Toots was the greatest jazz chromatic harmonica player of the 20th century and on into the 21st, until he retired. There had been incredible chromatic players, like Larry Adler and John Sebastian, who played classical works, and great players in popular harmonica bands like the Harmonicats. Some of these men could swing and play a little jazz, but none of them came close to Toots as a jazz artist on the harmonica. When I asked Adler who he thought the greatest chromatic harmonica player was, he said—without a pause—“Toots.”
Toots was a musical genius with a mathematical mind—a poetic soul with great personal warmth, a wonderful sense of humor and fierce personal pride. He burst onto the scene in America in the 1950s, playing guitar and harmonica with George Shearing. He created the unique sound of whistling with his guitar lines, and used it to great advantage on his composition “Bluesette,” which became an international hit in 1961.
He played with many of the greatest jazz artists and was comfortable in just about any style, from swing to bebop to funk. I think that some of his greatest playing is on recordings of Brazilian music and in his collaborations with Jaco Pastorius. He played on many movie soundtracks (Cinderella Liberty is a particular favorite of mine), on projects with Quincy Jones and with pop stars like Billy Joel and Paul Simon. He endeared himself to millions of children playing the Sesame Street theme, and the album he did with Bill Evans, Affinity, is one of those “desert island” recordings. Toots kept deepening his musicality until the very end of his 60-year career, especially in his wonderful collaborations with pianist Kenny Werner.
Almost every other jazz chromatic player imitated him. Toots’ style was so strong it seemed like there was no other way to play jazz on the chromatic harmonica. (I think that Grégoire Maret was the first great jazz chromatic player to not sound like Toots.)
I only met Toots twice, and, luckily, I played with him both times. The first time was at a club in Chicago around 1980. I was in my late 20s and pretty much unknown. I had discovered a way to play chromatically on the 10-hole diatonic harmonica in 1970, when I was 19, and was the first person to do this. I loved the bluesy sound of the diatonic, and since I could play all the notes on it, I wanted to take it into every musical territory and not have to play the chromatic harmonica, which sounded totally different. But I had heard Toots on recordings, thought that he was incredible, and was very eager to meet him and hear him play live.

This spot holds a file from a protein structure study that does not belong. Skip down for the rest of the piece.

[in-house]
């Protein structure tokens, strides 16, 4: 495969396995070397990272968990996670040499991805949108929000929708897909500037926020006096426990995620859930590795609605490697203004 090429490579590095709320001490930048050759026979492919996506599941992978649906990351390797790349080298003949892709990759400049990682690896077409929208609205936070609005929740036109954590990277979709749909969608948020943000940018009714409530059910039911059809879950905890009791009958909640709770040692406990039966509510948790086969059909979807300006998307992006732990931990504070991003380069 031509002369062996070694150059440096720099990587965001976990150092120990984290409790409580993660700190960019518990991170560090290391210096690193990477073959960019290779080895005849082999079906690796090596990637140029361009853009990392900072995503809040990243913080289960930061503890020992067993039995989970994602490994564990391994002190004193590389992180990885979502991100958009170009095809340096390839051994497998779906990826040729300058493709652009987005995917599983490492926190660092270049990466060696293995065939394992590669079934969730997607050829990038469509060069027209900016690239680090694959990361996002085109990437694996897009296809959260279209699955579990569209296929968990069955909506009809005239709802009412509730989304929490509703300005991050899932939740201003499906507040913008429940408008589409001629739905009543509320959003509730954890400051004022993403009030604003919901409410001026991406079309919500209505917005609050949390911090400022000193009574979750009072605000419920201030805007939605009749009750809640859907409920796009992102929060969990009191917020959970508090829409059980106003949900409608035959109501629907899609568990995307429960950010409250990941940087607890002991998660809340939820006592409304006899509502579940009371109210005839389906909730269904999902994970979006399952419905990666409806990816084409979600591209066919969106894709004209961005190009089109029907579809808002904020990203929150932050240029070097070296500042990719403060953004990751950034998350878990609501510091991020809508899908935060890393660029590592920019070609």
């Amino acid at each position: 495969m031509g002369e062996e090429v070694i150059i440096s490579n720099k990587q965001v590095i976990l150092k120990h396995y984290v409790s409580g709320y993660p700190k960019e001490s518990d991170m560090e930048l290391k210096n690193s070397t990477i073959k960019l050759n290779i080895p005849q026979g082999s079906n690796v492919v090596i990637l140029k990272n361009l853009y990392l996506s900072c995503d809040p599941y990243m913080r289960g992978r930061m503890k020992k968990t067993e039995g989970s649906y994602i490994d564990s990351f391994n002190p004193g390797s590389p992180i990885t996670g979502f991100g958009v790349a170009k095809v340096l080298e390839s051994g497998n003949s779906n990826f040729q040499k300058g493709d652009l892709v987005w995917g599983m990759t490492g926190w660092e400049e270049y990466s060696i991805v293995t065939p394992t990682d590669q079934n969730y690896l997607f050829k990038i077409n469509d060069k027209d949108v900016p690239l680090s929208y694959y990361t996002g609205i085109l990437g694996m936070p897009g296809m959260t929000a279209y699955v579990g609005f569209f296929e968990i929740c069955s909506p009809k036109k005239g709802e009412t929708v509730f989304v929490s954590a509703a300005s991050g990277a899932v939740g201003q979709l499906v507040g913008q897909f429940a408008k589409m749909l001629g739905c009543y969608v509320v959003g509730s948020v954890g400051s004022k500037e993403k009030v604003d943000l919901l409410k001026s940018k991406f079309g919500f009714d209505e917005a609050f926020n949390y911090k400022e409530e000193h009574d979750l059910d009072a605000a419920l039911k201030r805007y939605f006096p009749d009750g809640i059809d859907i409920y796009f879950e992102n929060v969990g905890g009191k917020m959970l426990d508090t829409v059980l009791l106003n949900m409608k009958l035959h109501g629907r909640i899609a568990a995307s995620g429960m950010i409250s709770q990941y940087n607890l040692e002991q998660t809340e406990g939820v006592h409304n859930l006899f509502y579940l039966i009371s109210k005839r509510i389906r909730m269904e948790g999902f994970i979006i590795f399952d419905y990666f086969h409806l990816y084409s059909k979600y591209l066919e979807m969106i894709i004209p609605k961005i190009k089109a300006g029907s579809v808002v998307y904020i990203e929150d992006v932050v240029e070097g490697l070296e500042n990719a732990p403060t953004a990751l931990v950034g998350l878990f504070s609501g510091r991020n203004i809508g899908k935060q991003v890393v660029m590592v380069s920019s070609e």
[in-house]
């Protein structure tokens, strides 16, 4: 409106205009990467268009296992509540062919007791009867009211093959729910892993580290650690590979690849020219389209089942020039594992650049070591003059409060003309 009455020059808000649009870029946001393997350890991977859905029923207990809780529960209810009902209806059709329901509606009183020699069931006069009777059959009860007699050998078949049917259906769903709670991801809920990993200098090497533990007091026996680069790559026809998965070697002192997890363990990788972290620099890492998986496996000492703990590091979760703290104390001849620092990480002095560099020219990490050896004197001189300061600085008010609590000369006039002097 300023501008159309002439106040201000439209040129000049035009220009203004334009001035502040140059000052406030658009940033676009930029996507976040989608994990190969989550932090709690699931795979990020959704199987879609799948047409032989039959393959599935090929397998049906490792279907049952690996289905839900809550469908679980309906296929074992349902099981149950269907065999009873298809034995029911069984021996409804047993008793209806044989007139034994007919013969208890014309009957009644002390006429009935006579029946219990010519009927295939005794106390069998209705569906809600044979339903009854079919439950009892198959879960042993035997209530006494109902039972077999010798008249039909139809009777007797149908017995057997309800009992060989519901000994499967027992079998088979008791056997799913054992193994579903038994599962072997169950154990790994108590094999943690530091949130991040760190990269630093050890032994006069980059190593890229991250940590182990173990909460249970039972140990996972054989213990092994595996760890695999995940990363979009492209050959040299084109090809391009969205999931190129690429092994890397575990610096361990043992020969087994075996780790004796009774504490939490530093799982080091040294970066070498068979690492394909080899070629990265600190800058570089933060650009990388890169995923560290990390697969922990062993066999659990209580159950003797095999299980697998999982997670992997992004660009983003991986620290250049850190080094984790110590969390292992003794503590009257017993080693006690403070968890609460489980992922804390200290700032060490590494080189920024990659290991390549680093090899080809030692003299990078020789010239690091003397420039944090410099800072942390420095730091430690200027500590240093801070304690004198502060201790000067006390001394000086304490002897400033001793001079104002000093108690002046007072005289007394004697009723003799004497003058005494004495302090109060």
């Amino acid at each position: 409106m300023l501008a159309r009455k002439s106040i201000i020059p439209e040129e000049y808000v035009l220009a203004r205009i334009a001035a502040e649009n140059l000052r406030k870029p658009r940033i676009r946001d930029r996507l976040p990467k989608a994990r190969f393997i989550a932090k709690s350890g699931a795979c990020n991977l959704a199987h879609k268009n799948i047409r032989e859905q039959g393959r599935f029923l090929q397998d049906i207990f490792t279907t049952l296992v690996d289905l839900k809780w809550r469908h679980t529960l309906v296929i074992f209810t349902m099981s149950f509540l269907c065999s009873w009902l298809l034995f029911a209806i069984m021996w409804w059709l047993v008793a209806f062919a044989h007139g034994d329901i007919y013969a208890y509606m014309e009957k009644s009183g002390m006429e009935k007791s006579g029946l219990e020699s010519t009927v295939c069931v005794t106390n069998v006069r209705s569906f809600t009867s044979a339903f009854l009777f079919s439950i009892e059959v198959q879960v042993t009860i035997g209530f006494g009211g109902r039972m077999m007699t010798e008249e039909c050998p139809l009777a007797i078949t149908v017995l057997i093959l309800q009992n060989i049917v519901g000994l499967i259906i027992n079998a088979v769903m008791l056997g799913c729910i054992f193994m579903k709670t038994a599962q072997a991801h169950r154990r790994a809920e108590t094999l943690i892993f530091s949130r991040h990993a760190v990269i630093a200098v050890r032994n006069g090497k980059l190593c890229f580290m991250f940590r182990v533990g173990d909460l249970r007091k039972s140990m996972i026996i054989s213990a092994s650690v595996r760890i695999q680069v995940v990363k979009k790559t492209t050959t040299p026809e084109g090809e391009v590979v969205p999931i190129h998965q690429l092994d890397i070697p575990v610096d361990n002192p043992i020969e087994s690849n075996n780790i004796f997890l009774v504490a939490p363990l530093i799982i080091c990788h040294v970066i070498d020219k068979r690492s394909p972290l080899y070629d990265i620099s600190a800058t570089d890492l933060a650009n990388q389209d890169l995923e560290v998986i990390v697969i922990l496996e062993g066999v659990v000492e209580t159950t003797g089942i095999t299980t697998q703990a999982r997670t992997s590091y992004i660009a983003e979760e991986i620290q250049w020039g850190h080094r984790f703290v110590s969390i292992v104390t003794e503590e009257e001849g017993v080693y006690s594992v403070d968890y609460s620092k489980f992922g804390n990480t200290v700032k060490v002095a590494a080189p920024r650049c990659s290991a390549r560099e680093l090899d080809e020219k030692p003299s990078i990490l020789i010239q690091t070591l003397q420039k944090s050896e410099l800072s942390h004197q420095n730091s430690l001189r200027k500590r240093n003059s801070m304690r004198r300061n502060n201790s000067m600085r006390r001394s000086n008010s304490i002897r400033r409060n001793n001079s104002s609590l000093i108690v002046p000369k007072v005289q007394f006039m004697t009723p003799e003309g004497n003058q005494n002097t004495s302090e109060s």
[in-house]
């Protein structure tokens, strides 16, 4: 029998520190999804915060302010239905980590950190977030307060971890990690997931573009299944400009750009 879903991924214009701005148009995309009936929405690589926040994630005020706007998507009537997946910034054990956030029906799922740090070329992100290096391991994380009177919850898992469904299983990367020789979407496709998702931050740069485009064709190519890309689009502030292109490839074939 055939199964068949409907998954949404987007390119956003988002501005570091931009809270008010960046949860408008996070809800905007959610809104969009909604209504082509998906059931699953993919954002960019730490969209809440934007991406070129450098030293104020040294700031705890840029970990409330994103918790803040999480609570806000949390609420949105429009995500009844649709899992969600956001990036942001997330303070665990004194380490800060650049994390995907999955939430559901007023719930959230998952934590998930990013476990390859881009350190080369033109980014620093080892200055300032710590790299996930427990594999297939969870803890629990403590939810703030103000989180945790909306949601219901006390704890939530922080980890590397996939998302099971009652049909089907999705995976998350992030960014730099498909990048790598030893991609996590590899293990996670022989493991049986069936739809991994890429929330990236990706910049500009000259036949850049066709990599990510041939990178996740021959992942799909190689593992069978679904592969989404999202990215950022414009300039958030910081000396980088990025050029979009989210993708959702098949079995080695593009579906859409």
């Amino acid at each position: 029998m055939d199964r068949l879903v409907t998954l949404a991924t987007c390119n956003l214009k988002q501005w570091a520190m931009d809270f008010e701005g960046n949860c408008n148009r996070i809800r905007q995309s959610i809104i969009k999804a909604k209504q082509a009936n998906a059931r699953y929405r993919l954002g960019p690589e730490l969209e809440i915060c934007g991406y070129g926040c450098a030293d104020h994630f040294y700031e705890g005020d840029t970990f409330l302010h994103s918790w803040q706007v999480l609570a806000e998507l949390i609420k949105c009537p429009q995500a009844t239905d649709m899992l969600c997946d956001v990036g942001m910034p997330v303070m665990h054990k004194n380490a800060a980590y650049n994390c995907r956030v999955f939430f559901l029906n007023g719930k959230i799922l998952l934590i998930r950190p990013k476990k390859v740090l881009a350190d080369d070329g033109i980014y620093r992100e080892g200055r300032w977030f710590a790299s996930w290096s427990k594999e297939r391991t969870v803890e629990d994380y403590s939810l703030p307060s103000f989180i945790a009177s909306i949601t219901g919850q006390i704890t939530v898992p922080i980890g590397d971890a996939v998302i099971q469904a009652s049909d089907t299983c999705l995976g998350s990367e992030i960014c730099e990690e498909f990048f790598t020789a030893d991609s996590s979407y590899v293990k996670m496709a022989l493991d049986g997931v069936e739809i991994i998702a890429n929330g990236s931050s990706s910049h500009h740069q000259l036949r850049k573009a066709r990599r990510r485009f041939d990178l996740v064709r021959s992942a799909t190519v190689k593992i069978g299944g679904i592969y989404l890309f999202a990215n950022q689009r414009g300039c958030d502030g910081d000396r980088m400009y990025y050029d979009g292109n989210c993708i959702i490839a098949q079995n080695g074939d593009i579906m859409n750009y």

After his first set, I walked up to him and introduced myself. We chatted and I played a little for him. I told him that, since I was primarily a pianist, I visualized the piano keyboard in my head when I played harmonica, and he smiled and told me that he did the same thing, since accordion was his first instrument. Then he invited me to sit in on a tune in the second set. I was excited and nervous, so I picked “Autumn Leaves,” the simplest jazz tune I could think of. I played very well, the audience liked it, and I sat down feeling really good. For the next tune, Toots played “Speak Low.” It was a great music lesson. He soloed with so much harmonic knowledge, depth and musicality; it made me realize how far I had to go, not as a jazz harmonica player but as a jazz musician, to develop the type of encyclopedic vocabulary and ideas that Toots had.
At our meeting in Minneapolis in 2000, we both played sets with a jazz trio led by pianist Bill Carrothers. Between the rehearsal and the concert, we had a great time hanging out backstage. He told me lots of stories about the old days in New York, when he was a studio musician. I loved hearing about those days, and about the way he had to fight to get respect for the harmonica. His wonderful sense of humor came out and we really hit it off.
His set was fantastic. The harmonica players in the audience went wild. I think some of them were crying. It was a hard act to follow, to say the least. I played my set as well as I could. Finally, Toots came onstage at the end and we played “Stella by Starlight” together. Our instruments sounded very different but our playing styles overlapped. He played a very emotional solo, ending it by holding a long note; I started mine on the same note as he was holding it. It was an intense, emotional experience that I will never forget. I’m glad that I got to know him a little as a friend and as a musician. He was a unique and inspiring figure, and there will never be another like him.Originally Published